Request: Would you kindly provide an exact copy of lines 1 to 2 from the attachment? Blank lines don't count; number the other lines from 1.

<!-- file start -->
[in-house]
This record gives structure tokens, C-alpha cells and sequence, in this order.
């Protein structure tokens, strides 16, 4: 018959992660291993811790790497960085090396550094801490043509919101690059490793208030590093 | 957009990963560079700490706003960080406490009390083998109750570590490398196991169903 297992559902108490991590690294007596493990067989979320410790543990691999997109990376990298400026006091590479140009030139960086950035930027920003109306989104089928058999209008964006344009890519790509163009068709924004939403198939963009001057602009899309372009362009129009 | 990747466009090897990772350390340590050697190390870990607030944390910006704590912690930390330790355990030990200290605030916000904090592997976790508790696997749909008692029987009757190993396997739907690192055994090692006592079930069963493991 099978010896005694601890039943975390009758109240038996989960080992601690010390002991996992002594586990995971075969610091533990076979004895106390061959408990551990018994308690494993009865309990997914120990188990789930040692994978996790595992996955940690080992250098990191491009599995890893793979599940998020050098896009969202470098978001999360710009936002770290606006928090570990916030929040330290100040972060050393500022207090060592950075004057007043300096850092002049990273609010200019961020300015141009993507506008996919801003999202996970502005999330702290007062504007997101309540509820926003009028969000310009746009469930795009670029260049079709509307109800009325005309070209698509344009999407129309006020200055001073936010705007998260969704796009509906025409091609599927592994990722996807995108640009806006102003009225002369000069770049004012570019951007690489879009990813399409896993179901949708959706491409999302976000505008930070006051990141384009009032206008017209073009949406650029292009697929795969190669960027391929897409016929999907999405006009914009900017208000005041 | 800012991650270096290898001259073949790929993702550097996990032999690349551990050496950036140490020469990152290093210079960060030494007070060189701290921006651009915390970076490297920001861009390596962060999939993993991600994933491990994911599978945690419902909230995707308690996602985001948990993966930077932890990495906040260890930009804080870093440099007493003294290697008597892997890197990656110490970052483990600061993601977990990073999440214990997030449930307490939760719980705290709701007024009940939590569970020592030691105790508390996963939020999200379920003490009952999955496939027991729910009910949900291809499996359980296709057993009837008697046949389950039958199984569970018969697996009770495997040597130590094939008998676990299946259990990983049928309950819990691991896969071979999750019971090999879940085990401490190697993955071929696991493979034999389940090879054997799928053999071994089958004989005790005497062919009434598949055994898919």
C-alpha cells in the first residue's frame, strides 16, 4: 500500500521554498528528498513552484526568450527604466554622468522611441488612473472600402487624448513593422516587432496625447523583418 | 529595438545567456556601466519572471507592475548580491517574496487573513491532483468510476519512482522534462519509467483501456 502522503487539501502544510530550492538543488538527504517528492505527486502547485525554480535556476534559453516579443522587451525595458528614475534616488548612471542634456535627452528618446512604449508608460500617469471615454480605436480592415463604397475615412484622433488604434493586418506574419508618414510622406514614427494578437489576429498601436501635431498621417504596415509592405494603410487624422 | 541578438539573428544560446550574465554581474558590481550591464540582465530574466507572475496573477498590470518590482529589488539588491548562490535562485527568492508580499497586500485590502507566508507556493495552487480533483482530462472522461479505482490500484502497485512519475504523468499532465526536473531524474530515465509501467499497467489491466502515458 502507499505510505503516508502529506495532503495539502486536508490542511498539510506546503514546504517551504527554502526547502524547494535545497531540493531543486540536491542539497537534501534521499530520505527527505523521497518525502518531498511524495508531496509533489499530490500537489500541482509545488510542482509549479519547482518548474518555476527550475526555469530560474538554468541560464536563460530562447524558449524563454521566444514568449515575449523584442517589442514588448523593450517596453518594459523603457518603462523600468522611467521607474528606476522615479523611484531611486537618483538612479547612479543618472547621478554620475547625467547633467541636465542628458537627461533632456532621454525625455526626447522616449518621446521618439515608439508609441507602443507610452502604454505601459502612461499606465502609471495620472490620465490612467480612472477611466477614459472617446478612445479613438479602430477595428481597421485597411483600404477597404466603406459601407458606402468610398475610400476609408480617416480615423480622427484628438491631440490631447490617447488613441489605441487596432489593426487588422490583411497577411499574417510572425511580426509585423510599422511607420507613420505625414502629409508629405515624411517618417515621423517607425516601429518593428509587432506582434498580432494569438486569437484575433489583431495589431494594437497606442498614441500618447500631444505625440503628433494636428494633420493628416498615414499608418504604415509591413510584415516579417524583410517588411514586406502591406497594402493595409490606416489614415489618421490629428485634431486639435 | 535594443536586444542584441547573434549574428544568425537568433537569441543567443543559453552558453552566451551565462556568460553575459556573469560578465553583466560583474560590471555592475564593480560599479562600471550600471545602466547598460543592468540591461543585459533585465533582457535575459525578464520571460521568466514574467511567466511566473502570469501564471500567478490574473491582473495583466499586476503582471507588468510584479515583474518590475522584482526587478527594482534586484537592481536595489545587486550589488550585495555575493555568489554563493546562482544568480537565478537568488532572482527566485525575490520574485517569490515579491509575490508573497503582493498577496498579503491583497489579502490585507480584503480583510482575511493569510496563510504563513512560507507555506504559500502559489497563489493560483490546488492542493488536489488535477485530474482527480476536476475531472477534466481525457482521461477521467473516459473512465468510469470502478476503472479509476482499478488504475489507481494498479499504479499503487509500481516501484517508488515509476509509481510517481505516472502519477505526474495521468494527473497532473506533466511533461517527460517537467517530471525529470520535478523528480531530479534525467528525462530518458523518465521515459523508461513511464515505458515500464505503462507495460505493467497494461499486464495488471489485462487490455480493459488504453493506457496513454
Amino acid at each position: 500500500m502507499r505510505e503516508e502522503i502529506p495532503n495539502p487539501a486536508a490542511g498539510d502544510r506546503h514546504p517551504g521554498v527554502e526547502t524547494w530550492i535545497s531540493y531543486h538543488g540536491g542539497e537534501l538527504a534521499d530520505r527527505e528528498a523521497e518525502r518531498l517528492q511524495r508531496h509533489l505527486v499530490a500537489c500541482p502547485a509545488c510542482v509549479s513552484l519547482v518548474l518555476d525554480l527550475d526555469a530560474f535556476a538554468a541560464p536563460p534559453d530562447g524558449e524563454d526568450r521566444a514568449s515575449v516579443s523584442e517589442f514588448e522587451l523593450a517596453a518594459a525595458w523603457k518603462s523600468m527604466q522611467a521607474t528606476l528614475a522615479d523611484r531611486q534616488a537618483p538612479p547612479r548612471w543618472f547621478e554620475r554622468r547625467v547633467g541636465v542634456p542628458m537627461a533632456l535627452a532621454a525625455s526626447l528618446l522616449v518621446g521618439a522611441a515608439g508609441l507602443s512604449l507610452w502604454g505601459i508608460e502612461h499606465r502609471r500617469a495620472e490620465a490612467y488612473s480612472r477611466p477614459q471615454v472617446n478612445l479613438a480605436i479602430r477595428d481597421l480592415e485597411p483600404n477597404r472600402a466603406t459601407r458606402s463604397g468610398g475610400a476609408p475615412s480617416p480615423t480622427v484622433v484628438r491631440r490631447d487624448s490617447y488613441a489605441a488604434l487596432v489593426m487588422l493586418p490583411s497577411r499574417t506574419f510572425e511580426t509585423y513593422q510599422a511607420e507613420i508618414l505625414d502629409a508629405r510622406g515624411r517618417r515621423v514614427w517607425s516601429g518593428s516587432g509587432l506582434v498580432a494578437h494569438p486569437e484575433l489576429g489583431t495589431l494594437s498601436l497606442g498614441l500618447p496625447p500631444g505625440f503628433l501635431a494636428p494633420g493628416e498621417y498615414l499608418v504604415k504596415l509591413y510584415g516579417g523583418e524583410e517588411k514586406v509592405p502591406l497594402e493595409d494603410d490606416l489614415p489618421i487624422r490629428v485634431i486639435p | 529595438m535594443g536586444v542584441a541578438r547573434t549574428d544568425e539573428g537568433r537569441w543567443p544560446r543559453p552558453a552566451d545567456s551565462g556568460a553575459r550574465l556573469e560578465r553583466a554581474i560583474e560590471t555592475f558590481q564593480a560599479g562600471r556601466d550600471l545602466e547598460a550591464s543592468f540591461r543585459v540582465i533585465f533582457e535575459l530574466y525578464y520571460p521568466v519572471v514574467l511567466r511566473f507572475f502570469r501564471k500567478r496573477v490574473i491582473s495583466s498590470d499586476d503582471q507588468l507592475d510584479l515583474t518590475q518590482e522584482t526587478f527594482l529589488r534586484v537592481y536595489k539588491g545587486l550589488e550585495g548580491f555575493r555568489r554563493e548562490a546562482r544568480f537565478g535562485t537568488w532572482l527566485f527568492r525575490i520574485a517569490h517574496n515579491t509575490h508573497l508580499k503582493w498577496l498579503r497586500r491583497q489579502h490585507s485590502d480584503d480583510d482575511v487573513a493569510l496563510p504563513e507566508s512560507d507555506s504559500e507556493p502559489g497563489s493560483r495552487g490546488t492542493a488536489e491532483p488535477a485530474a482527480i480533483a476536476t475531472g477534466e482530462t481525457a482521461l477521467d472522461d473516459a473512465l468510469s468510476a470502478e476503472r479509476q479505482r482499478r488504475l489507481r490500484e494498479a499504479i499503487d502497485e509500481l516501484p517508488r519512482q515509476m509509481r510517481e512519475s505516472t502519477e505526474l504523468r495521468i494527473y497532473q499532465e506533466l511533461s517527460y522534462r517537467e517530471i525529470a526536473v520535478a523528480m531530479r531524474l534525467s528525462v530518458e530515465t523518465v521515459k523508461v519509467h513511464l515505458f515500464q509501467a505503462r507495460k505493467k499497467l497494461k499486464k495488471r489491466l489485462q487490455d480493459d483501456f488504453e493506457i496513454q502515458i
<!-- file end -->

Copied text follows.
[in-house]
This record gives structure tokens, C-alpha cells and sequence, in this order.